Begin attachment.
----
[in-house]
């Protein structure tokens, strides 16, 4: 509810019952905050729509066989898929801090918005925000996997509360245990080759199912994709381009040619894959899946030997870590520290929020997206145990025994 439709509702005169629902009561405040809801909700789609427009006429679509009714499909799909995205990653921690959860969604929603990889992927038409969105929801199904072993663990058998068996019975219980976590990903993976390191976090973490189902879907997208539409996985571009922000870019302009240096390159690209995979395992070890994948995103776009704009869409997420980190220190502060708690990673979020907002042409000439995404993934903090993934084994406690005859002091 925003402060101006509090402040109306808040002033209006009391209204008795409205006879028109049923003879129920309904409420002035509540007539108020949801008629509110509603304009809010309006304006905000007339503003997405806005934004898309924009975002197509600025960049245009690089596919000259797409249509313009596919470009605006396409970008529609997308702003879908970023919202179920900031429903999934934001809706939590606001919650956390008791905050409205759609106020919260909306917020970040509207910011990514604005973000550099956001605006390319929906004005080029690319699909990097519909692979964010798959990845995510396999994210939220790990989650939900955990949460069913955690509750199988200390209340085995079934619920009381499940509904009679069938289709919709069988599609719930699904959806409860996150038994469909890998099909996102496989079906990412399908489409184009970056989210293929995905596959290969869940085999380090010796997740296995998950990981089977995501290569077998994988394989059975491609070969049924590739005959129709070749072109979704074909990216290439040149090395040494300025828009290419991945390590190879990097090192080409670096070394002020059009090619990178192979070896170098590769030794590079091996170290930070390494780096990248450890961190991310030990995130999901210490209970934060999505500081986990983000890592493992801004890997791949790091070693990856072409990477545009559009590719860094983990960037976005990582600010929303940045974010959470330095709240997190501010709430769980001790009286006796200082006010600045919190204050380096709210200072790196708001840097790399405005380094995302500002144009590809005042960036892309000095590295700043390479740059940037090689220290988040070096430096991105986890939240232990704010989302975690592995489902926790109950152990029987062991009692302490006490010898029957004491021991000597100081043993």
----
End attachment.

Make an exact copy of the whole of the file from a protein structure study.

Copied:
[in-house]
């Protein structure tokens, strides 16, 4: 509810019952905050729509066989898929801090918005925000996997509360245990080759199912994709381009040619894959899946030997870590520290929020997206145990025994 439709509702005169629902009561405040809801909700789609427009006429679509009714499909799909995205990653921690959860969604929603990889992927038409969105929801199904072993663990058998068996019975219980976590990903993976390191976090973490189902879907997208539409996985571009922000870019302009240096390159690209995979395992070890994948995103776009704009869409997420980190220190502060708690990673979020907002042409000439995404993934903090993934084994406690005859002091 925003402060101006509090402040109306808040002033209006009391209204008795409205006879028109049923003879129920309904409420002035509540007539108020949801008629509110509603304009809010309006304006905000007339503003997405806005934004898309924009975002197509600025960049245009690089596919000259797409249509313009596919470009605006396409970008529609997308702003879908970023919202179920900031429903999934934001809706939590606001919650956390008791905050409205759609106020919260909306917020970040509207910011990514604005973000550099956001605006390319929906004005080029690319699909990097519909692979964010798959990845995510396999994210939220790990989650939900955990949460069913955690509750199988200390209340085995079934619920009381499940509904009679069938289709919709069988599609719930699904959806409860996150038994469909890998099909996102496989079906990412399908489409184009970056989210293929995905596959290969869940085999380090010796997740296995998950990981089977995501290569077998994988394989059975491609070969049924590739005959129709070749072109979704074909990216290439040149090395040494300025828009290419991945390590190879990097090192080409670096070394002020059009090619990178192979070896170098590769030794590079091996170290930070390494780096990248450890961190991310030990995130999901210490209970934060999505500081986990983000890592493992801004890997791949790091070693990856072409990477545009559009590719860094983990960037976005990582600010929303940045974010959470330095709240997190501010709430769980001790009286006796200082006010600045919190204050380096709210200072790196708001840097790399405005380094995302500002144009590809005042960036892309000095590295700043390479740059940037090689220290988040070096430096991105986890939240232990704010989302975690592995489902926790109950152990029987062991009692302490006490010898029957004491021991000597100081043993």